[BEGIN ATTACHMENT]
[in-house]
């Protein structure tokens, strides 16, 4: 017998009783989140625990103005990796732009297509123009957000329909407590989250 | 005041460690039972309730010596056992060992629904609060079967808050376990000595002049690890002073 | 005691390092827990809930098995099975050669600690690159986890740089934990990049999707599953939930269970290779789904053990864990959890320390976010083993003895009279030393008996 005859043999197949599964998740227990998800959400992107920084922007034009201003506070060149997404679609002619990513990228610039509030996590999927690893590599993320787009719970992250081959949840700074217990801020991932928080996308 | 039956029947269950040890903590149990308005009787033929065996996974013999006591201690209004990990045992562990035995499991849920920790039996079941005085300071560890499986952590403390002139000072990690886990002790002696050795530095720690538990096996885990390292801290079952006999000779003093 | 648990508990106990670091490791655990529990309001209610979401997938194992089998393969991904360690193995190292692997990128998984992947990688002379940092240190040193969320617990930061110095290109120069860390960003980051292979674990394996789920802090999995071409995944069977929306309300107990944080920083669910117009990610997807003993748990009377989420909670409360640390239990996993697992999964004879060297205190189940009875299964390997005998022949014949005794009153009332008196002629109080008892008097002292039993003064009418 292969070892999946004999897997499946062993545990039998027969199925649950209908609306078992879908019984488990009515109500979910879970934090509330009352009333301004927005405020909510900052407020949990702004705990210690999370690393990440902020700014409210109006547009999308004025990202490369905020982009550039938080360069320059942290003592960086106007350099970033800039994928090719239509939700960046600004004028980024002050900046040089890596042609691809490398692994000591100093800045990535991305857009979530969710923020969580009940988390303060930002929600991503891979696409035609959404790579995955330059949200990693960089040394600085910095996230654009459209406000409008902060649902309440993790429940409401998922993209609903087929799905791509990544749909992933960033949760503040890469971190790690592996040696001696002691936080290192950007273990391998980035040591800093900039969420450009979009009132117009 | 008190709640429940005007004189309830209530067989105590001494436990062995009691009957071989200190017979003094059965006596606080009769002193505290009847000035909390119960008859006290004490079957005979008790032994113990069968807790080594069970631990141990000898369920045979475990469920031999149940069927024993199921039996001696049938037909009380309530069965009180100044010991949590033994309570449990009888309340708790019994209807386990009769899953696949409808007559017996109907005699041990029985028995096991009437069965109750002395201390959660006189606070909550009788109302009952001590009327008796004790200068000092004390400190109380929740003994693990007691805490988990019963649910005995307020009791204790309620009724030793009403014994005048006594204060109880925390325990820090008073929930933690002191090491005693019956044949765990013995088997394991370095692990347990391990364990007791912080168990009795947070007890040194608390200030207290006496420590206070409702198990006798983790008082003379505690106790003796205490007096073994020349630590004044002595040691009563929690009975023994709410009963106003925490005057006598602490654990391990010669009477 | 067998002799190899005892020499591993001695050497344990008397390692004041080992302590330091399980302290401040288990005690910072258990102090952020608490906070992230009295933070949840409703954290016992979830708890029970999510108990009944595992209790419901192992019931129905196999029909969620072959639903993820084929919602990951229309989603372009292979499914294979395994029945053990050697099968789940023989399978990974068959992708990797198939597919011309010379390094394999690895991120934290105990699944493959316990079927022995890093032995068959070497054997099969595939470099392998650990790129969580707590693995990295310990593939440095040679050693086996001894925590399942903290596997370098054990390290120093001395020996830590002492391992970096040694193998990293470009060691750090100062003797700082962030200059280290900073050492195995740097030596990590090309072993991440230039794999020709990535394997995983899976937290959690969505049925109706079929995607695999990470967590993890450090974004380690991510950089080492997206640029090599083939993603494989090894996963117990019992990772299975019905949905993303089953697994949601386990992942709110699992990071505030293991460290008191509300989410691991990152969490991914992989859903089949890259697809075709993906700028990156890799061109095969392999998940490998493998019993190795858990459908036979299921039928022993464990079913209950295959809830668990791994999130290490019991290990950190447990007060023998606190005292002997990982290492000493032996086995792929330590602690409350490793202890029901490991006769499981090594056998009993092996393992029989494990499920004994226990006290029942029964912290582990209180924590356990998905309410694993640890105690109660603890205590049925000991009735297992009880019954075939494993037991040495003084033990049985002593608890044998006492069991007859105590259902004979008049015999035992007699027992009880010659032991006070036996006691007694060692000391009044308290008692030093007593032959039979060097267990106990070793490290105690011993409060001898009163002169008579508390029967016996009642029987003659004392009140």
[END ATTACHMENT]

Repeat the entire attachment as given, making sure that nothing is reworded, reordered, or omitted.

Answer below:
[in-house]
């Protein structure tokens, strides 16, 4: 017998009783989140625990103005990796732009297509123009957000329909407590989250 | 005041460690039972309730010596056992060992629904609060079967808050376990000595002049690890002073 | 005691390092827990809930098995099975050669600690690159986890740089934990990049999707599953939930269970290779789904053990864990959890320390976010083993003895009279030393008996 005859043999197949599964998740227990998800959400992107920084922007034009201003506070060149997404679609002619990513990228610039509030996590999927690893590599993320787009719970992250081959949840700074217990801020991932928080996308 | 039956029947269950040890903590149990308005009787033929065996996974013999006591201690209004990990045992562990035995499991849920920790039996079941005085300071560890499986952590403390002139000072990690886990002790002696050795530095720690538990096996885990390292801290079952006999000779003093 | 648990508990106990670091490791655990529990309001209610979401997938194992089998393969991904360690193995190292692997990128998984992947990688002379940092240190040193969320617990930061110095290109120069860390960003980051292979674990394996789920802090999995071409995944069977929306309300107990944080920083669910117009990610997807003993748990009377989420909670409360640390239990996993697992999964004879060297205190189940009875299964390997005998022949014949005794009153009332008196002629109080008892008097002292039993003064009418 292969070892999946004999897997499946062993545990039998027969199925649950209908609306078992879908019984488990009515109500979910879970934090509330009352009333301004927005405020909510900052407020949990702004705990210690999370690393990440902020700014409210109006547009999308004025990202490369905020982009550039938080360069320059942290003592960086106007350099970033800039994928090719239509939700960046600004004028980024002050900046040089890596042609691809490398692994000591100093800045990535991305857009979530969710923020969580009940988390303060930002929600991503891979696409035609959404790579995955330059949200990693960089040394600085910095996230654009459209406000409008902060649902309440993790429940409401998922993209609903087929799905791509990544749909992933960033949760503040890469971190790690592996040696001696002691936080290192950007273990391998980035040591800093900039969420450009979009009132117009 | 008190709640429940005007004189309830209530067989105590001494436990062995009691009957071989200190017979003094059965006596606080009769002193505290009847000035909390119960008859006290004490079957005979008790032994113990069968807790080594069970631990141990000898369920045979475990469920031999149940069927024993199921039996001696049938037909009380309530069965009180100044010991949590033994309570449990009888309340708790019994209807386990009769899953696949409808007559017996109907005699041990029985028995096991009437069965109750002395201390959660006189606070909550009788109302009952001590009327008796004790200068000092004390400190109380929740003994693990007691805490988990019963649910005995307020009791204790309620009724030793009403014994005048006594204060109880925390325990820090008073929930933690002191090491005693019956044949765990013995088997394991370095692990347990391990364990007791912080168990009795947070007890040194608390200030207290006496420590206070409702198990006798983790008082003379505690106790003796205490007096073994020349630590004044002595040691009563929690009975023994709410009963106003925490005057006598602490654990391990010669009477 | 067998002799190899005892020499591993001695050497344990008397390692004041080992302590330091399980302290401040288990005690910072258990102090952020608490906070992230009295933070949840409703954290016992979830708890029970999510108990009944595992209790419901192992019931129905196999029909969620072959639903993820084929919602990951229309989603372009292979499914294979395994029945053990050697099968789940023989399978990974068959992708990797198939597919011309010379390094394999690895991120934290105990699944493959316990079927022995890093032995068959070497054997099969595939470099392998650990790129969580707590693995990295310990593939440095040679050693086996001894925590399942903290596997370098054990390290120093001395020996830590002492391992970096040694193998990293470009060691750090100062003797700082962030200059280290900073050492195995740097030596990590090309072993991440230039794999020709990535394997995983899976937290959690969505049925109706079929995607695999990470967590993890450090974004380690991510950089080492997206640029090599083939993603494989090894996963117990019992990772299975019905949905993303089953697994949601386990992942709110699992990071505030293991460290008191509300989410691991990152969490991914992989859903089949890259697809075709993906700028990156890799061109095969392999998940490998493998019993190795858990459908036979299921039928022993464990079913209950295959809830668990791994999130290490019991290990950190447990007060023998606190005292002997990982290492000493032996086995792929330590602690409350490793202890029901490991006769499981090594056998009993092996393992029989494990499920004994226990006290029942029964912290582990209180924590356990998905309410694993640890105690109660603890205590049925000991009735297992009880019954075939494993037991040495003084033990049985002593608890044998006492069991007859105590259902004979008049015999035992007699027992009880010659032991006070036996006691007694060692000391009044308290008692030093007593032959039979060097267990106990070793490290105690011993409060001898009163002169008579508390029967016996009642029987003659004392009140």